Hijra representations in Bollywood : adoption and legal discourses

Hussain, Rukhsar (2021) Hijra representations in Bollywood : adoption and legal discourses. Adoption & Culture, 9 (2). pp. 276-297. ISSN 1944-4990 (https://doi.org/10.1353/ado.2021.0026)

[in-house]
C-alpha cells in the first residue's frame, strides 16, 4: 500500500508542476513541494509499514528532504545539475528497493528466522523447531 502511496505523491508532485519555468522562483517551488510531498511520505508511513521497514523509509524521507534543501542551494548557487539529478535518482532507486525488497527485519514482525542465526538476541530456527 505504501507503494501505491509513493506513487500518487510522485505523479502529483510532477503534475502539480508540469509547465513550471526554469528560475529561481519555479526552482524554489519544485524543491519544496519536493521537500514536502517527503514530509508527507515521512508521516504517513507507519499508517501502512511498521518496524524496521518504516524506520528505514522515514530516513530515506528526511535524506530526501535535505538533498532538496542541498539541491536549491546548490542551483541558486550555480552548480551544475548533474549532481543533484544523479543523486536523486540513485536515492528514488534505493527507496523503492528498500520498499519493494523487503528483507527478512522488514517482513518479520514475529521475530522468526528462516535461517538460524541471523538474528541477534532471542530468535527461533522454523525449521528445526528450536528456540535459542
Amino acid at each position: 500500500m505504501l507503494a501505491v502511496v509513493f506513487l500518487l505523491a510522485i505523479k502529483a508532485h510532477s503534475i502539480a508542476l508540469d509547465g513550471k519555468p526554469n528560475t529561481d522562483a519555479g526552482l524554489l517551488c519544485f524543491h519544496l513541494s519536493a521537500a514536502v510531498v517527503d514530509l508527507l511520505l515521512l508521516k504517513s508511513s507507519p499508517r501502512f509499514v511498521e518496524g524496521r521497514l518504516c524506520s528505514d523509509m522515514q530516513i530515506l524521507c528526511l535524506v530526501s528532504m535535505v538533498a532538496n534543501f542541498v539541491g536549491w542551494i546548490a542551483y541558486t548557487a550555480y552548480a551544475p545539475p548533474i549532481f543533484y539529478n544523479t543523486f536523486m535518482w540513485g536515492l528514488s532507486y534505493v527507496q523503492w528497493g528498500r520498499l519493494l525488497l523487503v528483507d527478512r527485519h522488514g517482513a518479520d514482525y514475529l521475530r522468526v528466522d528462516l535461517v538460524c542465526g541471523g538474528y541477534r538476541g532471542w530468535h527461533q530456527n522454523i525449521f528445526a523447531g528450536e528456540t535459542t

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The paper examines the theme of adoption and motherhood in hijra representations in mainstream Indian cinema. Hijras are members of a nonbinary community in regions of South Asia who are born as males but identify mostly as females or third gender. The community is one of the most visible sexual minorities in the subcontinent and can be easily located on the streets across the country, begging, mostly, at traffic signals. They continue to live on the fringes of the mainstream society because they have no other occupation than prostitution and begging. They have also long suffered from misrepresentation in the mainstream culture which obstructs their social integration. The paper argues that adoption and motherhood, which are central to hijra identities, and also to the formation of hijra kinship ties, are almost always presented as "unnatural" and criminal in the Indian mainstream commercial films, demonizing the community. In an in-depth analysis of two Indian films, Darmiyaan and Tamanna, I argue that they offer sustained representations of hijra kinship ties, focusing on key themes of adoption and nonbiological parenting, and challenge the conventional idea of "motherhood." Following in the footsteps of scholars such as David Eng, Kim Park Nelson, and Peggy Phelan, this paper critically studies hijra initiation practice with an intersectional lens in order to expose the structural inequalities of race, class, and religion in hijra filmic representations. Thus, this paper starts a conversation in the area of queer, non-cis, community-based "adoption" from the Indian subcontinent.